Geo Data is the new Yelp


At the end of his early 2014 article in ‘StreetFight’, which focuses on the business of ‘Hyperlocal’,  Steven Jacobs made this point:

Social recommendation products from Facebook and Twitter could threaten Yelp’s position in the market, but the longer-term threat to Yelp comes from a more data-driven approach. As mobile positioning and battery-life improves, and devices can persistently track consumer movements, there’s an opportunity over the next decade for companies to use those data to facilitate discovery similar to Amazon recommendations. Content isn’t going anywhere soon; but data will have its day.

The larger premise was a discussion of ‘Perfect Information’, which in economics is ideal for the educated decision-making of consumers.  In business, it can lead to commodization, as brands struggle to differentiate and often mimick the services of competitors.  Take, for example, the airline industry.  Near-perfect information about the features customers cared about, led to lots of price-comparing platforms, and the eventual commodiziation of the travel offering.  But in the local retail market, better information will drive more commerce and enable upstarts to thrive, which is a step in the right direction.

Jacobs’ point really speaks to an evolution in information the mobile web will enable, as non-social data begins to match social data in terms of relevancy, accuracy and supply.  Social and publisher content has been essential in filling the gaps that business and location data leave because without updated data points in local such as store hours, offerings, sentiment, location and more, social content is a useful substitute.

Before the internet, and throughout the early internet, the Yellow Pages were the resource for such data.  Whether in the book, on their website, or via phone, this old-fashioned approach sought to provide consumers with the information they needed to make decisions.  It was updated once or twice a year, and unless they bought nice advertisement, did little to drive demand.  As Jacobs pointed out, this culture of information led consumers to trust primarily large brands, such as “Hilton” for their known quality – the information to advocate for smaller brands just didn’t exist.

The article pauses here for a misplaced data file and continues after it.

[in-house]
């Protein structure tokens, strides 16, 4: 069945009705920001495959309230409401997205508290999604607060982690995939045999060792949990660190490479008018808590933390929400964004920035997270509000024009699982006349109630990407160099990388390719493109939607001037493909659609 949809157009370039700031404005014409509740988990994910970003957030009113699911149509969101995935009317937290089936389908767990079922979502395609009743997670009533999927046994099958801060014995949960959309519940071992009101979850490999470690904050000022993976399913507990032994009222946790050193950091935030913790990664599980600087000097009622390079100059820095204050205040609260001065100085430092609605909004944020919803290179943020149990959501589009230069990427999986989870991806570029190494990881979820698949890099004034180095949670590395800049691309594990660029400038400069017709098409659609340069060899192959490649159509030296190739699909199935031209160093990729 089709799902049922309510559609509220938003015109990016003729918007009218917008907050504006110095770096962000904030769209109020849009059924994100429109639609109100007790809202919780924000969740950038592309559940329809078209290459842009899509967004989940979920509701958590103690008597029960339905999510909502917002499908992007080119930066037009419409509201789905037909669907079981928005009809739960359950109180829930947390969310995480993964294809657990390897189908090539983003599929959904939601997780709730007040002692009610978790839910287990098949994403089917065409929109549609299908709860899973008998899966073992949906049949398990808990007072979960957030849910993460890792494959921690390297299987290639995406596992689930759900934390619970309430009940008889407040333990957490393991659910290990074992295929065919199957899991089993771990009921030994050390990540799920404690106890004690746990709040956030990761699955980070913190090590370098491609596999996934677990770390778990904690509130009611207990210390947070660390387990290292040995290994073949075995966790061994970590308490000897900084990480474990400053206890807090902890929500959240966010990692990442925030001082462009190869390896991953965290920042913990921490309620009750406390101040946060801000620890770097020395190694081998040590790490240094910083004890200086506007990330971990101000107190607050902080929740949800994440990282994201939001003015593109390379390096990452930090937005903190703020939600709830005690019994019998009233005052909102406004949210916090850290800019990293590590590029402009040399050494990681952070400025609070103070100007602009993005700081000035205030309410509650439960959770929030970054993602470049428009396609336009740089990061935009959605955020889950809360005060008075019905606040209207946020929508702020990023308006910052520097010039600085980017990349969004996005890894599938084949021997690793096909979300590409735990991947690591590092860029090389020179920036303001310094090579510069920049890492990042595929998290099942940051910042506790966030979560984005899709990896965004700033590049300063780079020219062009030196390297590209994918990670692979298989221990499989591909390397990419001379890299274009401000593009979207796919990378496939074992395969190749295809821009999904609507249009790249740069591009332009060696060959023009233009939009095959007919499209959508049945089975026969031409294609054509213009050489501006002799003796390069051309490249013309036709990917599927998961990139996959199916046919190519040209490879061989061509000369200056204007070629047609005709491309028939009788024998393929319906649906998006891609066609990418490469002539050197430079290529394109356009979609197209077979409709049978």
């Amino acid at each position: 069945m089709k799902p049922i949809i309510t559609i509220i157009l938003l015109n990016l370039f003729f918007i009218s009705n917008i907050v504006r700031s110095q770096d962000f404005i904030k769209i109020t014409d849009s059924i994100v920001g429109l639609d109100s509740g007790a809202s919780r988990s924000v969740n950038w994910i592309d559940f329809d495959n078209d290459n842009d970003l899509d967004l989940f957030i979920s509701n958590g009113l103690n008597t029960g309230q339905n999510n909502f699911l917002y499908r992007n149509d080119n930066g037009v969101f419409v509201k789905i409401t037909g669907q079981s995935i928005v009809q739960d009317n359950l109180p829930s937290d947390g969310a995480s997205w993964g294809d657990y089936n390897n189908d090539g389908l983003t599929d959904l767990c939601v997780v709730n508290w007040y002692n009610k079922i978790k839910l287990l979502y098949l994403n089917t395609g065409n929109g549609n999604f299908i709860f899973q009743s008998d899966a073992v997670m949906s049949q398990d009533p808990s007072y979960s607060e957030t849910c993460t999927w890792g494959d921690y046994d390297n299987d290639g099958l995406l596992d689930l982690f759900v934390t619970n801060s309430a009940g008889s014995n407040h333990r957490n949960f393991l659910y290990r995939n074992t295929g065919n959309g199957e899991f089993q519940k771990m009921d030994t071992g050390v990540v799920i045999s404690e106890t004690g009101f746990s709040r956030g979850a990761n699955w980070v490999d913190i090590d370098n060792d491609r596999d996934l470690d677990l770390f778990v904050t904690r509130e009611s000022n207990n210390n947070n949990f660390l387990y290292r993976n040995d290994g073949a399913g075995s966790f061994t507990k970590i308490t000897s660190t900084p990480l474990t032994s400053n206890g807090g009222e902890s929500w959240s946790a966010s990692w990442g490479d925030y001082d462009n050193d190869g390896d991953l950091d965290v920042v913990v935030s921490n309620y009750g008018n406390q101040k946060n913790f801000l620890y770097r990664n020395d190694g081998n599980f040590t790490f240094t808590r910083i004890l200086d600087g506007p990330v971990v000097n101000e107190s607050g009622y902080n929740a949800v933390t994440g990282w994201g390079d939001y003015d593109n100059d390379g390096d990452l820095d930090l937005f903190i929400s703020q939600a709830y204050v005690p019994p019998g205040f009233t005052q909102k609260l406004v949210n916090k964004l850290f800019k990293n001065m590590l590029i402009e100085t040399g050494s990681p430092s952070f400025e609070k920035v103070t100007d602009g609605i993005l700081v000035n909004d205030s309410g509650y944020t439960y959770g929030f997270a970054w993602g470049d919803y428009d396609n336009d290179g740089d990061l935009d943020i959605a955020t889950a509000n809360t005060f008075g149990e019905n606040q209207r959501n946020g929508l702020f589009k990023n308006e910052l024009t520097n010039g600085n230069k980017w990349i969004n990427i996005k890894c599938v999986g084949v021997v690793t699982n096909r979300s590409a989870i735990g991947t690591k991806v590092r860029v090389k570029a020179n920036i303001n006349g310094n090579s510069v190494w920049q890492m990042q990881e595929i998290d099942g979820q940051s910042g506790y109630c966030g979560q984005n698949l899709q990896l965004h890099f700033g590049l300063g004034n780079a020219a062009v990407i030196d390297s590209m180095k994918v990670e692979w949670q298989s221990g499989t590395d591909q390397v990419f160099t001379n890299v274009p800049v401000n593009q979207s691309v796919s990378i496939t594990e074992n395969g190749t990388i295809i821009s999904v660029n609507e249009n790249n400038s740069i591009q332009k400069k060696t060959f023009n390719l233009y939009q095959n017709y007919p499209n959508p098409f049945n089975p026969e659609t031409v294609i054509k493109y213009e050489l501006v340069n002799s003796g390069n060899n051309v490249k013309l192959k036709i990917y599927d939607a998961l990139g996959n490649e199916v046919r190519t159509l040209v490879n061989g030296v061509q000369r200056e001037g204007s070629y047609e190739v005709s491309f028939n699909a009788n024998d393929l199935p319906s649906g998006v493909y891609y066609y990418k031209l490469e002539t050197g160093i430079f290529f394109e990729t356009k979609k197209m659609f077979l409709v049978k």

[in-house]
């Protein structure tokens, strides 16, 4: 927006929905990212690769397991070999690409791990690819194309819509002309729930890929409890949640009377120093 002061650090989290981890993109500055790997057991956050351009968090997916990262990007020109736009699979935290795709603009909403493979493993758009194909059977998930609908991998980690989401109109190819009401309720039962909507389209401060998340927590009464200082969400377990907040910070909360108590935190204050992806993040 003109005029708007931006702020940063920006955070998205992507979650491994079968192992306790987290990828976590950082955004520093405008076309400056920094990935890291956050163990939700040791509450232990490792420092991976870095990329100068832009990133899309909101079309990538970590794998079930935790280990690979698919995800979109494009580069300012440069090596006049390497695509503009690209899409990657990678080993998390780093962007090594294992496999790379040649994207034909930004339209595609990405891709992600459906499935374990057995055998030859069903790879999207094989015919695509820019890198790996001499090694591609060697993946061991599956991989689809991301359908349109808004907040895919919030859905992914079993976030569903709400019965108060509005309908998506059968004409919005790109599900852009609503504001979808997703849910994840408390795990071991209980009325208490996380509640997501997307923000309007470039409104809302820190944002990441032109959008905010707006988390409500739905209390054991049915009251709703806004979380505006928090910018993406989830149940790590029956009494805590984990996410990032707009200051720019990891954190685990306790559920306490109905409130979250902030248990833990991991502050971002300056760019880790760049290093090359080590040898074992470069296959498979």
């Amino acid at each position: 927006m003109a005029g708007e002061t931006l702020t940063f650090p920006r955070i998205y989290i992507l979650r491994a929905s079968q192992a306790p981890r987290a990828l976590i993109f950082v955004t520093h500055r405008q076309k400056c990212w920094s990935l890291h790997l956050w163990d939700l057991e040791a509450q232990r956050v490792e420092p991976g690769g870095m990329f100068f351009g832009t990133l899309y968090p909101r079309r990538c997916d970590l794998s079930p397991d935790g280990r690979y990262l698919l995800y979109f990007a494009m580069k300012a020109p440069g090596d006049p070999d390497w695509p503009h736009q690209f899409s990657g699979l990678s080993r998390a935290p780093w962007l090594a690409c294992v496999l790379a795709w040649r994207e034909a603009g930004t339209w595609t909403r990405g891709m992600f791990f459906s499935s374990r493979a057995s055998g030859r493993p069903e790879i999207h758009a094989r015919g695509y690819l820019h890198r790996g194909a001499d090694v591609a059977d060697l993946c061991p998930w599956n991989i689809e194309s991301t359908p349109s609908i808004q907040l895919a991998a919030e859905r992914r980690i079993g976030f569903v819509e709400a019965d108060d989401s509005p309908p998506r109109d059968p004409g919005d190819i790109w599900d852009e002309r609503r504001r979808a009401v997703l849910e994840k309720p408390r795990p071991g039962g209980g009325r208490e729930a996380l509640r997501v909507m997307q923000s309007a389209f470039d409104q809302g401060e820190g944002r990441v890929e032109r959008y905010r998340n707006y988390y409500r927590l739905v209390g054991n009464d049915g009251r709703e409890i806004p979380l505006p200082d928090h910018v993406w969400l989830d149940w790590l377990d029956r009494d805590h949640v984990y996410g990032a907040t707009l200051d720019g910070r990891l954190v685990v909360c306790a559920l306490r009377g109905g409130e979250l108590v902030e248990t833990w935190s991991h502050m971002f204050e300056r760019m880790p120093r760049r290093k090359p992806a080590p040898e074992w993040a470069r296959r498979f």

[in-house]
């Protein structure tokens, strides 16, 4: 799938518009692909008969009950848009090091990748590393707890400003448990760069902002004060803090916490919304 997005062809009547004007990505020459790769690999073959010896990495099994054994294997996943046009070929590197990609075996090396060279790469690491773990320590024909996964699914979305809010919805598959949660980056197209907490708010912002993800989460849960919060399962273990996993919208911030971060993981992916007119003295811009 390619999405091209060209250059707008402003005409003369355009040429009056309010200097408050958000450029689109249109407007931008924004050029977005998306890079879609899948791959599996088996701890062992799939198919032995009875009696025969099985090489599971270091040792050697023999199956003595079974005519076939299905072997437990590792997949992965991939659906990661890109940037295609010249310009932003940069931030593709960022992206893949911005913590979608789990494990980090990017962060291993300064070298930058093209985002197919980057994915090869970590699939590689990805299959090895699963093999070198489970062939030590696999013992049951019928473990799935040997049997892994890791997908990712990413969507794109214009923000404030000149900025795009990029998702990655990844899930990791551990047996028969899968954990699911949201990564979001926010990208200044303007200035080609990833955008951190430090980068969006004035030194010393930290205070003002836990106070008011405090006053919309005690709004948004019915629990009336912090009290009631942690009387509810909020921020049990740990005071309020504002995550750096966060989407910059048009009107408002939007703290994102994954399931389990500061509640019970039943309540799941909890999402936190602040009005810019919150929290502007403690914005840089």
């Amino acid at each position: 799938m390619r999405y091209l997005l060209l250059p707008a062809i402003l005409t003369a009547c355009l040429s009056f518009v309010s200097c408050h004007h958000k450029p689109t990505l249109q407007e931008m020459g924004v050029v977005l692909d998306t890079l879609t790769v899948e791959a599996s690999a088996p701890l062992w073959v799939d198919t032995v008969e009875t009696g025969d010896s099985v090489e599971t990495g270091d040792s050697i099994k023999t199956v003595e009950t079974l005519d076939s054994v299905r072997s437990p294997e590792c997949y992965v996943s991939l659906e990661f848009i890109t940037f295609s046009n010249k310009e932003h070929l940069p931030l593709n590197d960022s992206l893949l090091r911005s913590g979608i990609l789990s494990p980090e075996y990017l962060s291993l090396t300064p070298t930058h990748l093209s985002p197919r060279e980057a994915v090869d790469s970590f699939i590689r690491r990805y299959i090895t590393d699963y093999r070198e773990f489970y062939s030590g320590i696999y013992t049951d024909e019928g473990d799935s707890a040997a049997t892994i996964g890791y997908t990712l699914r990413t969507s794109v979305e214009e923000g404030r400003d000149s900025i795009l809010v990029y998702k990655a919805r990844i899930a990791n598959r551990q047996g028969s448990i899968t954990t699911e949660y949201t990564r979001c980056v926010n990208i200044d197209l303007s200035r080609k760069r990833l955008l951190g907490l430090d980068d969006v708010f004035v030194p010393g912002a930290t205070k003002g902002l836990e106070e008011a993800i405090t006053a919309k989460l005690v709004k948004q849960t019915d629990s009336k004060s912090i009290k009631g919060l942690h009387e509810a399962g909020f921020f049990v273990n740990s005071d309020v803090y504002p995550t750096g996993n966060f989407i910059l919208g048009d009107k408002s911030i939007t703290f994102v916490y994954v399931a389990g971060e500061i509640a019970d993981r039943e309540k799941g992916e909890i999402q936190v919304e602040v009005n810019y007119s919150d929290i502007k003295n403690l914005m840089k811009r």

Enter social.  Social content and sites such as Yelp, Trip Advisor and many more empowered people to curate the information, data and content of businesses in their locale and those they visit.  With a social sense of community, and hopefully enough iterations, these platforms could produce a reliable proxy for verified data, on all things important to retail.  And not only does this content illuminate where the business is, when they are open and what’s on the menu, but it goes a step further, to depict the kind of traffic a business or commercial center was seeing.  With high review volume a reader can be more confident that the business in question is worthwhile.

Non-social, Geo-Behavioral data has the ability to do the same thing, at scale, with less reliance on the nuances of social authorship.  By tracking non-PII consumer movements locally, including time spent, and affinity with other known data points like sporting events, concerts and more, geo-profiling at scale will fill our local information sources with automatically curated data – which in many cases will prove to be more reliable.

The reliability challenge with social content is that it often requires a polarizing subject to receive volume.  Therefore, people must be passionate about it – whether or not it’s role in the community is truly superior.  For example, a fun Frozen Yogurt shop will receive more content than a reliable breakfast joint that serves an older demographic and certainly more than a local oil-change garage which has served the community for decades.  With improved data automation through geo-locational aggregation, non-polarizing yet high quality businesses will regain equal footing with the trendy places.  Social content does a great job of communicating what we love and what we hate, but a poor job of communicating what we need.

With more iterations, driven by the world-wide proliferation of mobile devices, more instances of mobile ‘check-in’ and interaction and better data capture from both structured and unstructured sources, real-life ‘data’ will start to communicate as much about local businesses as real-life sentiment through social.  And through automation, local behavioral data will paint a very accurate picture of both essential business information and the more nuanced as algorithmic modeling depicts interesting facts about a place such as ‘Best for Sporting Events’ driven by unbiased, non-polarized real-life data.   Many small businesses post the sticker “Think Global, Act Local” on their windows.  The data ecosystem is enabling just that as local actions will drive more data and insights globally for a new level of near-perfect information for retail.

photo credit: Tokyo : 9 Mar 2012 via photopin (license)